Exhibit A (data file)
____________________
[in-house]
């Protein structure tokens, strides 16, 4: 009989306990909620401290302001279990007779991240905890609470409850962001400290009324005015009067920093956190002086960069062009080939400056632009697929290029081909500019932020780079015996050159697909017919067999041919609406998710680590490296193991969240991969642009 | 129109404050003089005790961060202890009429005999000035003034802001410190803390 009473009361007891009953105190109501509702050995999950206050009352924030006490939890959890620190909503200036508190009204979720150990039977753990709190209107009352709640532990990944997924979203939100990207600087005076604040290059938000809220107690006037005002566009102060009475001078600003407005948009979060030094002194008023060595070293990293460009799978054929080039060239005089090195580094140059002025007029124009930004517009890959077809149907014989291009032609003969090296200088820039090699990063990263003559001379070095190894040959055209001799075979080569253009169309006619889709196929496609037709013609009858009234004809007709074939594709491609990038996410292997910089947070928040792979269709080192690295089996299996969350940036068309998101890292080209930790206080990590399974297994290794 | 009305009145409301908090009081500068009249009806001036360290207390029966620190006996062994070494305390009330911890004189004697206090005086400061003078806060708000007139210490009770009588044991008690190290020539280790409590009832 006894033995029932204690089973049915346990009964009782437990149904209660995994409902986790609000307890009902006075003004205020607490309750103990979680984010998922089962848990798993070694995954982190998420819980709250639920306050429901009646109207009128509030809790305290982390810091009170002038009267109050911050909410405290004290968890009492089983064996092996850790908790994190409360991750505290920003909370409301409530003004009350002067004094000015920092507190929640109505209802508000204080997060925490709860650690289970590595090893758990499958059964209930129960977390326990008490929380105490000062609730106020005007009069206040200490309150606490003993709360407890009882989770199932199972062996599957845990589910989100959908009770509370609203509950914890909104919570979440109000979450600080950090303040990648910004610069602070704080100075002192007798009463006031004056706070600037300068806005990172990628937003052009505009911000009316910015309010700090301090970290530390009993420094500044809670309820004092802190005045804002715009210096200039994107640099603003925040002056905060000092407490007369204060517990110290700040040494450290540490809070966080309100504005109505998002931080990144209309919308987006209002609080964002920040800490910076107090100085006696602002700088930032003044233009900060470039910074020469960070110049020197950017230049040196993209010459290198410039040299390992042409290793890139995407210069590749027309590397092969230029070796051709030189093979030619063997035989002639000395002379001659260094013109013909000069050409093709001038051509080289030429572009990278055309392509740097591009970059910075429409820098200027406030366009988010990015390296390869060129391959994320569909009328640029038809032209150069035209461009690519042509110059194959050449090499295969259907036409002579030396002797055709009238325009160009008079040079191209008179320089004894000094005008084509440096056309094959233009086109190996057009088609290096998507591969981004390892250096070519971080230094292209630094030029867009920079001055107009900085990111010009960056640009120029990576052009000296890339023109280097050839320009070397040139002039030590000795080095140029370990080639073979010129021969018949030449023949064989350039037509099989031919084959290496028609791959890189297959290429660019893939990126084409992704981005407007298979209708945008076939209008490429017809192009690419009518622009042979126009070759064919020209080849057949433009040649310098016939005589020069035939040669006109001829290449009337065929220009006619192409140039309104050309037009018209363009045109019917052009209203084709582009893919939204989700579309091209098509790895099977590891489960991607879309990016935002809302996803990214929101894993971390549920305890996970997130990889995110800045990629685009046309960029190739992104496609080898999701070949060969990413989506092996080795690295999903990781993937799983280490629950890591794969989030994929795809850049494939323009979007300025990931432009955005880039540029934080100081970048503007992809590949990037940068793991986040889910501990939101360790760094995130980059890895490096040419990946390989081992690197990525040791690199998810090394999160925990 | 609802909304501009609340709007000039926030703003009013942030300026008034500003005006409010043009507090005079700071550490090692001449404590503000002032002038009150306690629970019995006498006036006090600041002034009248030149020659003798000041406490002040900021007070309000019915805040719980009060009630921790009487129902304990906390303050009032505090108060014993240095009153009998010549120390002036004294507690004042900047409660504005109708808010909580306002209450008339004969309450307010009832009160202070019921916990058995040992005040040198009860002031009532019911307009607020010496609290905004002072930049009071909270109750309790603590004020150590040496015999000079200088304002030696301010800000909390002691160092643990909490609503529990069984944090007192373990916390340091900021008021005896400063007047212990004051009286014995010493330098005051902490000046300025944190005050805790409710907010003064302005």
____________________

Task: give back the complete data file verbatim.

[in-house]
């Protein structure tokens, strides 16, 4: 009989306990909620401290302001279990007779991240905890609470409850962001400290009324005015009067920093956190002086960069062009080939400056632009697929290029081909500019932020780079015996050159697909017919067999041919609406998710680590490296193991969240991969642009 | 129109404050003089005790961060202890009429005999000035003034802001410190803390 009473009361007891009953105190109501509702050995999950206050009352924030006490939890959890620190909503200036508190009204979720150990039977753990709190209107009352709640532990990944997924979203939100990207600087005076604040290059938000809220107690006037005002566009102060009475001078600003407005948009979060030094002194008023060595070293990293460009799978054929080039060239005089090195580094140059002025007029124009930004517009890959077809149907014989291009032609003969090296200088820039090699990063990263003559001379070095190894040959055209001799075979080569253009169309006619889709196929496609037709013609009858009234004809007709074939594709491609990038996410292997910089947070928040792979269709080192690295089996299996969350940036068309998101890292080209930790206080990590399974297994290794 | 009305009145409301908090009081500068009249009806001036360290207390029966620190006996062994070494305390009330911890004189004697206090005086400061003078806060708000007139210490009770009588044991008690190290020539280790409590009832 006894033995029932204690089973049915346990009964009782437990149904209660995994409902986790609000307890009902006075003004205020607490309750103990979680984010998922089962848990798993070694995954982190998420819980709250639920306050429901009646109207009128509030809790305290982390810091009170002038009267109050911050909410405290004290968890009492089983064996092996850790908790994190409360991750505290920003909370409301409530003004009350002067004094000015920092507190929640109505209802508000204080997060925490709860650690289970590595090893758990499958059964209930129960977390326990008490929380105490000062609730106020005007009069206040200490309150606490003993709360407890009882989770199932199972062996599957845990589910989100959908009770509370609203509950914890909104919570979440109000979450600080950090303040990648910004610069602070704080100075002192007798009463006031004056706070600037300068806005990172990628937003052009505009911000009316910015309010700090301090970290530390009993420094500044809670309820004092802190005045804002715009210096200039994107640099603003925040002056905060000092407490007369204060517990110290700040040494450290540490809070966080309100504005109505998002931080990144209309919308987006209002609080964002920040800490910076107090100085006696602002700088930032003044233009900060470039910074020469960070110049020197950017230049040196993209010459290198410039040299390992042409290793890139995407210069590749027309590397092969230029070796051709030189093979030619063997035989002639000395002379001659260094013109013909000069050409093709001038051509080289030429572009990278055309392509740097591009970059910075429409820098200027406030366009988010990015390296390869060129391959994320569909009328640029038809032209150069035209461009690519042509110059194959050449090499295969259907036409002579030396002797055709009238325009160009008079040079191209008179320089004894000094005008084509440096056309094959233009086109190996057009088609290096998507591969981004390892250096070519971080230094292209630094030029867009920079001055107009900085990111010009960056640009120029990576052009000296890339023109280097050839320009070397040139002039030590000795080095140029370990080639073979010129021969018949030449023949064989350039037509099989031919084959290496028609791959890189297959290429660019893939990126084409992704981005407007298979209708945008076939209008490429017809192009690419009518622009042979126009070759064919020209080849057949433009040649310098016939005589020069035939040669006109001829290449009337065929220009006619192409140039309104050309037009018209363009045109019917052009209203084709582009893919939204989700579309091209098509790895099977590891489960991607879309990016935002809302996803990214929101894993971390549920305890996970997130990889995110800045990629685009046309960029190739992104496609080898999701070949060969990413989506092996080795690295999903990781993937799983280490629950890591794969989030994929795809850049494939323009979007300025990931432009955005880039540029934080100081970048503007992809590949990037940068793991986040889910501990939101360790760094995130980059890895490096040419990946390989081992690197990525040791690199998810090394999160925990 | 609802909304501009609340709007000039926030703003009013942030300026008034500003005006409010043009507090005079700071550490090692001449404590503000002032002038009150306690629970019995006498006036006090600041002034009248030149020659003798000041406490002040900021007070309000019915805040719980009060009630921790009487129902304990906390303050009032505090108060014993240095009153009998010549120390002036004294507690004042900047409660504005109708808010909580306002209450008339004969309450307010009832009160202070019921916990058995040992005040040198009860002031009532019911307009607020010496609290905004002072930049009071909270109750309790603590004020150590040496015999000079200088304002030696301010800000909390002691160092643990909490609503529990069984944090007192373990916390340091900021008021005896400063007047212990004051009286014995010493330098005051902490000046300025944190005050805790409710907010003064302005």